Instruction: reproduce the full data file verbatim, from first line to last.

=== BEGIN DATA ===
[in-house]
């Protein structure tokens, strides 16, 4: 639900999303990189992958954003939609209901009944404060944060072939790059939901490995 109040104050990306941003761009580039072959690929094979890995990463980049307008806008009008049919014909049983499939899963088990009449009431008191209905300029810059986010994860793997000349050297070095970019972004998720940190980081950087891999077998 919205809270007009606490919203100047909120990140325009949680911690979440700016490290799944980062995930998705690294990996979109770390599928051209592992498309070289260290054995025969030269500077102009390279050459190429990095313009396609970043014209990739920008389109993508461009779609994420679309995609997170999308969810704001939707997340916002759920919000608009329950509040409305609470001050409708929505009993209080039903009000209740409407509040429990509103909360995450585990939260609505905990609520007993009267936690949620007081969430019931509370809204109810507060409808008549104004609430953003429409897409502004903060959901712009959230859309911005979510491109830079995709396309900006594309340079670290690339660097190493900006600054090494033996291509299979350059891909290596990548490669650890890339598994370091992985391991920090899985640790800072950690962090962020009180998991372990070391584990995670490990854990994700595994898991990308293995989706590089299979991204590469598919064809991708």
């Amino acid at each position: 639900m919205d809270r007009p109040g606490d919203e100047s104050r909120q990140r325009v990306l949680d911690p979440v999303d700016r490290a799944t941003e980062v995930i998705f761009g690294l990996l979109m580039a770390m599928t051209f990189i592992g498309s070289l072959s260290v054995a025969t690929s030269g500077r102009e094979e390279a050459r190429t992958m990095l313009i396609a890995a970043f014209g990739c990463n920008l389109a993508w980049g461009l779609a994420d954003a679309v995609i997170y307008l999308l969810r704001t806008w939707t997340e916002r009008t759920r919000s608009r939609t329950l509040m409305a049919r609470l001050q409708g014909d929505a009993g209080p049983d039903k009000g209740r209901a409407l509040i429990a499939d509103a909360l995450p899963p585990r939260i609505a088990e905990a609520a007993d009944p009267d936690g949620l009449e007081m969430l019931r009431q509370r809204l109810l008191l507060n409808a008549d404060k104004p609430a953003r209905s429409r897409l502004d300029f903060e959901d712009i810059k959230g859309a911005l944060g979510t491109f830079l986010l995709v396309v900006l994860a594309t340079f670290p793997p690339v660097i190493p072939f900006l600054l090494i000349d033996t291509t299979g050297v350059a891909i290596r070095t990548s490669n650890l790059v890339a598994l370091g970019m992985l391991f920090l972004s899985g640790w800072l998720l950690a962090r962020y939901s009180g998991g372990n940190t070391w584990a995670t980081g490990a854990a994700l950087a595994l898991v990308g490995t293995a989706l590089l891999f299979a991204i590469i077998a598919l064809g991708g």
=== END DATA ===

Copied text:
[in-house]
């Protein structure tokens, strides 16, 4: 639900999303990189992958954003939609209901009944404060944060072939790059939901490995 109040104050990306941003761009580039072959690929094979890995990463980049307008806008009008049919014909049983499939899963088990009449009431008191209905300029810059986010994860793997000349050297070095970019972004998720940190980081950087891999077998 919205809270007009606490919203100047909120990140325009949680911690979440700016490290799944980062995930998705690294990996979109770390599928051209592992498309070289260290054995025969030269500077102009390279050459190429990095313009396609970043014209990739920008389109993508461009779609994420679309995609997170999308969810704001939707997340916002759920919000608009329950509040409305609470001050409708929505009993209080039903009000209740409407509040429990509103909360995450585990939260609505905990609520007993009267936690949620007081969430019931509370809204109810507060409808008549104004609430953003429409897409502004903060959901712009959230859309911005979510491109830079995709396309900006594309340079670290690339660097190493900006600054090494033996291509299979350059891909290596990548490669650890890339598994370091992985391991920090899985640790800072950690962090962020009180998991372990070391584990995670490990854990994700595994898991990308293995989706590089299979991204590469598919064809991708």
């Amino acid at each position: 639900m919205d809270r007009p109040g606490d919203e100047s104050r909120q990140r325009v990306l949680d911690p979440v999303d700016r490290a799944t941003e980062v995930i998705f761009g690294l990996l979109m580039a770390m599928t051209f990189i592992g498309s070289l072959s260290v054995a025969t690929s030269g500077r102009e094979e390279a050459r190429t992958m990095l313009i396609a890995a970043f014209g990739c990463n920008l389109a993508w980049g461009l779609a994420d954003a679309v995609i997170y307008l999308l969810r704001t806008w939707t997340e916002r009008t759920r919000s608009r939609t329950l509040m409305a049919r609470l001050q409708g014909d929505a009993g209080p049983d039903k009000g209740r209901a409407l509040i429990a499939d509103a909360l995450p899963p585990r939260i609505a088990e905990a609520a007993d009944p009267d936690g949620l009449e007081m969430l019931r009431q509370r809204l109810l008191l507060n409808a008549d404060k104004p609430a953003r209905s429409r897409l502004d300029f903060e959901d712009i810059k959230g859309a911005l944060g979510t491109f830079l986010l995709v396309v900006l994860a594309t340079f670290p793997p690339v660097i190493p072939f900006l600054l090494i000349d033996t291509t299979g050297v350059a891909i290596r070095t990548s490669n650890l790059v890339a598994l370091g970019m992985l391991f920090l972004s899985g640790w800072l998720l950690a962090r962020y939901s009180g998991g372990n940190t070391w584990a995670t980081g490990a854990a994700l950087a595994l898991v990308g490995t293995a989706l590089l891999f299979a991204i590469i077998a598919l064809g991708g």